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THE HOUSEKEEPER AND THE PROFESSOR

A simple precis of Yoko Ogawa’s The Housekeeper and the Professor cannot do justice to the mystique of this very special story. The set-up involves only four characters—the professor, his sister-in-law, the housekeeper, and her son. The Akebono Housekeeping Agency has given the housekeeper a new assignment. Her task is to oversee the well-being of the professor, who lives in a tiny cottage adjacent to his sister-in-law’s larger house on the same piece of property. Many years earlier, the professor was involved in a serious automobile accident that has affected his memory. He can remember his mathematical genius, but he cannot recall anything in the present except what has happened in the last eighty minutes. Each time he sees the housekeeper, for example, it is as if he is meeting her for the very first time. Unsurprisingly, such difficult circumstances have led to rapid turnover among the previous housekeepers his sister-in-law has hired.

The professor spends much of his time solving abstract mathematical equations, working on solutions to complex mathematical quizzes, and entering contests that he often wins. To help himself function daily, the professor pins notes to his suit. He is an eccentric fellow, with fraying notes attached to his clothing and with his mind in a mathematical cloud. He only converses with the housekeeper, in fact, in mathematical terms. But rather than cringing, as previous hires have done, she is quite charmed. Despite her lack of formal schooling, she is a quick study and soon finds herself intrigued by their conversations.

The housekeeper’s son, eleven going on twelve, soon enters the equation. He is small for his age, with hair that resembles a square root, or so the professor decides. “Root,” the professor calls the boy and quickly engages Root in mathematical problems far beyond what the young student is learning in school. Once upon a time, I was a college math major (before I saw the light of English), and I couldn’t remotely follow the mathematical conversations carried on by the professor, the housekeeper, and Root. That made no difference, however, in my understanding and enjoyment of their precious story.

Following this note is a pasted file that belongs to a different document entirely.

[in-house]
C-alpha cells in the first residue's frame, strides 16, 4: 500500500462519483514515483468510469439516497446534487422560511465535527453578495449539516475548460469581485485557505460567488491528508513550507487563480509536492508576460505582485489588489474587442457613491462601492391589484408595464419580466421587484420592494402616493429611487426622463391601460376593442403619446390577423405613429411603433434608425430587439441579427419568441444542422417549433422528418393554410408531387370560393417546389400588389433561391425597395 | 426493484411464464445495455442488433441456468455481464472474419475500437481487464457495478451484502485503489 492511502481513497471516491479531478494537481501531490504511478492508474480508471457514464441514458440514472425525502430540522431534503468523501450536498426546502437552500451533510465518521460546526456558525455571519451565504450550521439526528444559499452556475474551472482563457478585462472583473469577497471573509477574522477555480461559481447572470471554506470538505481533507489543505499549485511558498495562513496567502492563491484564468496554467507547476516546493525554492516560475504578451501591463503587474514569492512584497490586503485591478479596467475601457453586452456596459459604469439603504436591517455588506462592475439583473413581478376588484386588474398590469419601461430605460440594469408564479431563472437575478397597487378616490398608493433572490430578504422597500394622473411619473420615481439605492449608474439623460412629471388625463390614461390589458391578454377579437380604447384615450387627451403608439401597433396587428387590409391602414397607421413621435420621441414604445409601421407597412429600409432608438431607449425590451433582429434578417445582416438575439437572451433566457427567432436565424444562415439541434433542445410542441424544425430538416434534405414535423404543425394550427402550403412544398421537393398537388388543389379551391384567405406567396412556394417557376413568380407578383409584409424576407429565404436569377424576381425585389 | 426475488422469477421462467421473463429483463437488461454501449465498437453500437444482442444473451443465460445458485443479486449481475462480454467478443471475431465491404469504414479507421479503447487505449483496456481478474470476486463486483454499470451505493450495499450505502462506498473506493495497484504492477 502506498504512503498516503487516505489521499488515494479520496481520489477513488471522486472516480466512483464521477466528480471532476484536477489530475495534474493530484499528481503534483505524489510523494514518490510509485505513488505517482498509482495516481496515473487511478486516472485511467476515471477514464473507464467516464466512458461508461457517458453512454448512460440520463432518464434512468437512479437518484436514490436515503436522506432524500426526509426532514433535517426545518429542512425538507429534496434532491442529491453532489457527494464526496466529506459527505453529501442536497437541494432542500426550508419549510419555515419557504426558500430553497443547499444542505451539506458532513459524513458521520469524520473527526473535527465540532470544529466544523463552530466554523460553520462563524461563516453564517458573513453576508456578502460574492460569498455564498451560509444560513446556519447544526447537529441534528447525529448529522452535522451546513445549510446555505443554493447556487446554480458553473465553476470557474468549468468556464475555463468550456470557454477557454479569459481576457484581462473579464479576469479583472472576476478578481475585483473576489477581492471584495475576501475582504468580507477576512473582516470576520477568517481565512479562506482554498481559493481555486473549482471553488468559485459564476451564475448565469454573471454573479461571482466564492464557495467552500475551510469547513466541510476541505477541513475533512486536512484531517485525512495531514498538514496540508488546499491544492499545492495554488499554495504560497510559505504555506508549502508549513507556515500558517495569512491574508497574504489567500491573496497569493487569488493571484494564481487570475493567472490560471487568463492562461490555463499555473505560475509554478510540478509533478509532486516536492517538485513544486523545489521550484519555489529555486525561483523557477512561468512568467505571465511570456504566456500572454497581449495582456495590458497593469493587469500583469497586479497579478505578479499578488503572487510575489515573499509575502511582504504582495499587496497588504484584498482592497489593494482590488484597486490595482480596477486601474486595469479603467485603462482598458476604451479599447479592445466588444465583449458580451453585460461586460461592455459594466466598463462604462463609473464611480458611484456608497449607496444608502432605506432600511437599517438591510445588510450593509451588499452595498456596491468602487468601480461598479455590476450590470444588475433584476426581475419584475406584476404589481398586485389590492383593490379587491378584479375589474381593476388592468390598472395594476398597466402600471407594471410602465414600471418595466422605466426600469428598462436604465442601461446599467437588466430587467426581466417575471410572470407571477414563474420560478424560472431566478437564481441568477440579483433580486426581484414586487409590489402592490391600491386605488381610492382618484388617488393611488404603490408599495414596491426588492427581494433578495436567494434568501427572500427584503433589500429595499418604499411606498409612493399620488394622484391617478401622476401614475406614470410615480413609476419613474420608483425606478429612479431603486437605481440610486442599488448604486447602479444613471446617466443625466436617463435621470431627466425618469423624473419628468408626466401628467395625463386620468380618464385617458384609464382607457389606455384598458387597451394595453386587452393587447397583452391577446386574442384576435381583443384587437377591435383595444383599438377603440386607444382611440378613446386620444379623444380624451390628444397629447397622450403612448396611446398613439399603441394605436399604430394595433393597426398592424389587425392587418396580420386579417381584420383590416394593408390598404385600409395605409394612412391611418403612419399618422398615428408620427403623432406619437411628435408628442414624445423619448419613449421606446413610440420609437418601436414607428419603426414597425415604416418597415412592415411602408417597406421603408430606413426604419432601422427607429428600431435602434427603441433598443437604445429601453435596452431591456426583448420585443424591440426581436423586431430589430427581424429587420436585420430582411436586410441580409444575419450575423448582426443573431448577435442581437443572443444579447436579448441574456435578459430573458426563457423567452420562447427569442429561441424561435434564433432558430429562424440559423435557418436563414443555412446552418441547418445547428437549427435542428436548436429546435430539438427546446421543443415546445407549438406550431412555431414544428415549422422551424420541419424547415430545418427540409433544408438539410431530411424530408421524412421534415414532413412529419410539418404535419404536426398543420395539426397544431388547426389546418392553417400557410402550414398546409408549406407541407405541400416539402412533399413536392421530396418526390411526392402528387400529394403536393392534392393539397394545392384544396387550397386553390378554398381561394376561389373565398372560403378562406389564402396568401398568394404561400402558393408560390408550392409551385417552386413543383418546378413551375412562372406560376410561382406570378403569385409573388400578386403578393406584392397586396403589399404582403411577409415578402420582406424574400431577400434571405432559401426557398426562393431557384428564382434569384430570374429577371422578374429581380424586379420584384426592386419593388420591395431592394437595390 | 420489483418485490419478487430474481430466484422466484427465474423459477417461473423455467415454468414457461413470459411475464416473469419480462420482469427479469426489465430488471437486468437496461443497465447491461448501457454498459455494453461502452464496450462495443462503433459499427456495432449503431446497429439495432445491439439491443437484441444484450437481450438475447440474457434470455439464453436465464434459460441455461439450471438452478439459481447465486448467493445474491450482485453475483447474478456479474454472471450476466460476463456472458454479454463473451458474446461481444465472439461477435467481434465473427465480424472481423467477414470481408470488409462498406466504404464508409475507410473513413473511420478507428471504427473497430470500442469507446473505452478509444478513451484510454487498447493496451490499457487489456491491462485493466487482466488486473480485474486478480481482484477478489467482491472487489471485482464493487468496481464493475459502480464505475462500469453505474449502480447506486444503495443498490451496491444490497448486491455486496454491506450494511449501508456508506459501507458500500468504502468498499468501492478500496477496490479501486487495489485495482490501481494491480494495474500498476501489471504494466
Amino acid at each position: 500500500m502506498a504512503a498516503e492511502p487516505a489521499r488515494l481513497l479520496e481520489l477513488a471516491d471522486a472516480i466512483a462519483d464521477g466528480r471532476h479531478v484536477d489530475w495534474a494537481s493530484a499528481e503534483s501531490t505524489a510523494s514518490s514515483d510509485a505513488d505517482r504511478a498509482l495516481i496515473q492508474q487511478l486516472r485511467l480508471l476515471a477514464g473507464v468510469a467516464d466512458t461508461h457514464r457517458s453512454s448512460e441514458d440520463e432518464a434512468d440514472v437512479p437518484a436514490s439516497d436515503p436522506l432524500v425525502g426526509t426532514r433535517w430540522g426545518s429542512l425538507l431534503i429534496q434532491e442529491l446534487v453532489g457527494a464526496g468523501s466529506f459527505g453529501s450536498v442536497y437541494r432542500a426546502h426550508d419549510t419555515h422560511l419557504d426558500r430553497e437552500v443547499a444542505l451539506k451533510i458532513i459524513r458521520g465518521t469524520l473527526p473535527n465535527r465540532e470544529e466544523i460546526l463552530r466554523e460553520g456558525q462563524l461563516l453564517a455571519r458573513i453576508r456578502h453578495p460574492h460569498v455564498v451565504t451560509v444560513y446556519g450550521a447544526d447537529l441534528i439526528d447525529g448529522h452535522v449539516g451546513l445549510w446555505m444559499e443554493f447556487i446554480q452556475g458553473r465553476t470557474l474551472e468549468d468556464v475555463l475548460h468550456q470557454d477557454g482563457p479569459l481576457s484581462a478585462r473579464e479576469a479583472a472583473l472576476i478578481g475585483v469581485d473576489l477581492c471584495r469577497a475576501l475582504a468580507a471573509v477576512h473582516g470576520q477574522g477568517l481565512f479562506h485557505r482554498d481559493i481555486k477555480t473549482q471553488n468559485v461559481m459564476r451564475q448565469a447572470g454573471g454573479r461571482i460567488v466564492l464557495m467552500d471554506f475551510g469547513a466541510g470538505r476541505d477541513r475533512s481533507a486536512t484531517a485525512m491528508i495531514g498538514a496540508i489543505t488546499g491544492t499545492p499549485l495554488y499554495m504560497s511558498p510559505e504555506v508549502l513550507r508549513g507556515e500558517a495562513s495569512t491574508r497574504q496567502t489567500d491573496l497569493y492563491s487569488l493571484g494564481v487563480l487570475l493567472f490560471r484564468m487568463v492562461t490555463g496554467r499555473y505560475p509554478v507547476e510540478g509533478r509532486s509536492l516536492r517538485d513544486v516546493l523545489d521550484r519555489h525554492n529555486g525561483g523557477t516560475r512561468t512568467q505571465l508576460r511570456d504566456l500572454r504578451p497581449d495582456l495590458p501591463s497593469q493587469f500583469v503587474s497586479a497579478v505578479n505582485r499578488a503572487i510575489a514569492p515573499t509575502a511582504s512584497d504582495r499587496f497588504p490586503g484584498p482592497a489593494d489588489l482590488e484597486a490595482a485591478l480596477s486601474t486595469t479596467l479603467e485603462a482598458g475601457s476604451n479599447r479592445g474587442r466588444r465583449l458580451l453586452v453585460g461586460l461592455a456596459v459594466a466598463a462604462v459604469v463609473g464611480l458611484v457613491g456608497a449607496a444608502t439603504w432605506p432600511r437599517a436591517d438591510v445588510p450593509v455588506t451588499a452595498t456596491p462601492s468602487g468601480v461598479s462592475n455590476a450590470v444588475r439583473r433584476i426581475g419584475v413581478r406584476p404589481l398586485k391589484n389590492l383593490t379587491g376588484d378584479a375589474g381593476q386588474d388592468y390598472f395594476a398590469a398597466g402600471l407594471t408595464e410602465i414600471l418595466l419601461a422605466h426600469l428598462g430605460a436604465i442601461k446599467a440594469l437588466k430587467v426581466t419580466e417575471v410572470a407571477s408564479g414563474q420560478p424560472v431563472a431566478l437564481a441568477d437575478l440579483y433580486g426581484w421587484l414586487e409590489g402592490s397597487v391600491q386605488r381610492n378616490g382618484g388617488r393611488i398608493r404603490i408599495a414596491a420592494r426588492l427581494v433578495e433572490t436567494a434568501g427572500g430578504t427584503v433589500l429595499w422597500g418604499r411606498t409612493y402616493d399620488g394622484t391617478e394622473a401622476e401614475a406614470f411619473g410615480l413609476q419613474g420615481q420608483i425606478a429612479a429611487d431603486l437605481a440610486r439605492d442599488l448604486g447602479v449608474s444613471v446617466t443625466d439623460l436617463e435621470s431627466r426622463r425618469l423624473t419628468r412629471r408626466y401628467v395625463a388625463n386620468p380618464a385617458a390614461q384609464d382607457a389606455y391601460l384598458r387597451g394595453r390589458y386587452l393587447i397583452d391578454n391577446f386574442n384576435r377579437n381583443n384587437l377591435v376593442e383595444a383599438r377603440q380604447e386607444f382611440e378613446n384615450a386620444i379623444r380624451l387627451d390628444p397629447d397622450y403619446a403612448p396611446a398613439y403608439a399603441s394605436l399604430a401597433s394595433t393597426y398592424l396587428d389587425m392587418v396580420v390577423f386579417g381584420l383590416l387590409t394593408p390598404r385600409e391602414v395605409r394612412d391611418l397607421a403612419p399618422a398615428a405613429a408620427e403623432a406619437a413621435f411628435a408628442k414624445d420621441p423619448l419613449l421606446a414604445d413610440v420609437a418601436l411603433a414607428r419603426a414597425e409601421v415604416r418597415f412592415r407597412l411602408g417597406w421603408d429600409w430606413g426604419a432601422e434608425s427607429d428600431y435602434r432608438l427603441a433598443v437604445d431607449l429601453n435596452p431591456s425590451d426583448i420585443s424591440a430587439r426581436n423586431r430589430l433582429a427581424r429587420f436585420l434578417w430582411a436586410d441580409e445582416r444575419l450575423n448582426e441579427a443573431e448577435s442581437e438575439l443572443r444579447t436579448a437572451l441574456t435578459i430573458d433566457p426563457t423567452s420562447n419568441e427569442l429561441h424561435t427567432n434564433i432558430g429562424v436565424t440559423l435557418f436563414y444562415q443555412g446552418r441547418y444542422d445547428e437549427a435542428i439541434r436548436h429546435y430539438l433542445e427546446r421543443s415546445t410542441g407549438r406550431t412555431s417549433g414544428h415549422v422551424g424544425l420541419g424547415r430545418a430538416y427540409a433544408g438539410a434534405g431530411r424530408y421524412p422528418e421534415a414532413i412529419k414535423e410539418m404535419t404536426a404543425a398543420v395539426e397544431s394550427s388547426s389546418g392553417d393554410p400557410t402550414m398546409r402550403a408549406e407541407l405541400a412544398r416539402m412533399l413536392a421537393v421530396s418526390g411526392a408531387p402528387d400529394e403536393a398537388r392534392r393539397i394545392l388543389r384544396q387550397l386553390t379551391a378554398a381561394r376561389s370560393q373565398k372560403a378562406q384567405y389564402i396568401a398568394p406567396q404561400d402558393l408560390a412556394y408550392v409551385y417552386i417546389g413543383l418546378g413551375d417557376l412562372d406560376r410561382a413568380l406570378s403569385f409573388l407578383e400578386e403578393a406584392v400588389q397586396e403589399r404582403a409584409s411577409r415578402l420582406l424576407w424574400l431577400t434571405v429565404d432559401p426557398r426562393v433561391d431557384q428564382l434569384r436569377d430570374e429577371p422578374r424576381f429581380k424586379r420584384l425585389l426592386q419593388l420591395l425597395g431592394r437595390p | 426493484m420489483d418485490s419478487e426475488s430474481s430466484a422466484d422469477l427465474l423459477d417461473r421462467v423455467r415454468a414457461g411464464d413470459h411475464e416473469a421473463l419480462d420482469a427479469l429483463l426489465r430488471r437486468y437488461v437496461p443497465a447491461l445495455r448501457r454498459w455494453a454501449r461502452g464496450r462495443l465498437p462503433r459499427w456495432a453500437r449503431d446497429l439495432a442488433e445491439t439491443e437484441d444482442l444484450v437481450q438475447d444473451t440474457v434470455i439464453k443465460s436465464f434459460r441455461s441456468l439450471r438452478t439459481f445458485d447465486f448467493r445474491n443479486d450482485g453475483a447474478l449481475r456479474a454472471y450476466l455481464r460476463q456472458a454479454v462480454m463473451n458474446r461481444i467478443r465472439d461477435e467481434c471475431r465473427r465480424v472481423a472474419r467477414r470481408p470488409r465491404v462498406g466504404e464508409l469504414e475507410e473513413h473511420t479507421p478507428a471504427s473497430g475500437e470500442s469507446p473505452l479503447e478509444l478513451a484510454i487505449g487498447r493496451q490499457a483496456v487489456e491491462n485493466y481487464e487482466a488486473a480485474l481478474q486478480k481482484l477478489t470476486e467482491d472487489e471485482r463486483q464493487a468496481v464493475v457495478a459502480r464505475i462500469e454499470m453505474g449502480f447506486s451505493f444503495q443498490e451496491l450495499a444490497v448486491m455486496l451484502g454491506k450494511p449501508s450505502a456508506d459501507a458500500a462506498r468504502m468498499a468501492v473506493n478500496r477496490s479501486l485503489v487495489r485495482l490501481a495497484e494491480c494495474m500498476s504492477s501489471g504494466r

Almost novella length, the narrative relies more on ambiance than plot, more on atmosphere than dramatic tension. Except for Root, the characters remain unnamed, indicated only in abstract terms. Likewise, the mathematical problems remain abstractions, almost metaphorical equations of human interactions and love. Root and the professor share an enthusiasm for baseball, although the professor only remembers the players and games of his past. Baseball statistics form a conversational link for this unlikely threesome. Going to a Hanshin Tigers baseball game together—the housekeeper, Root, and the professor—becomes a major highlight of this charming abstract novel.

Japanese culture overlays the abstractions in significant ways, providing cultural touchstones that ground The Housekeeper and the Professor in reality. Japanese baseball, of course, but also food, memories, eldercare, schooling, parenting, and familial love play key cultural roles. Just enough differences from American mores to give me pause and make me enjoy this novel even more. I highly recommend Yoko Ogawa’s novel. It made me smile.   –   Ann Ronald

Also available by Yoko Ogawa:  Revenge; Hotel Iris; The Memory Police, Three Novellas

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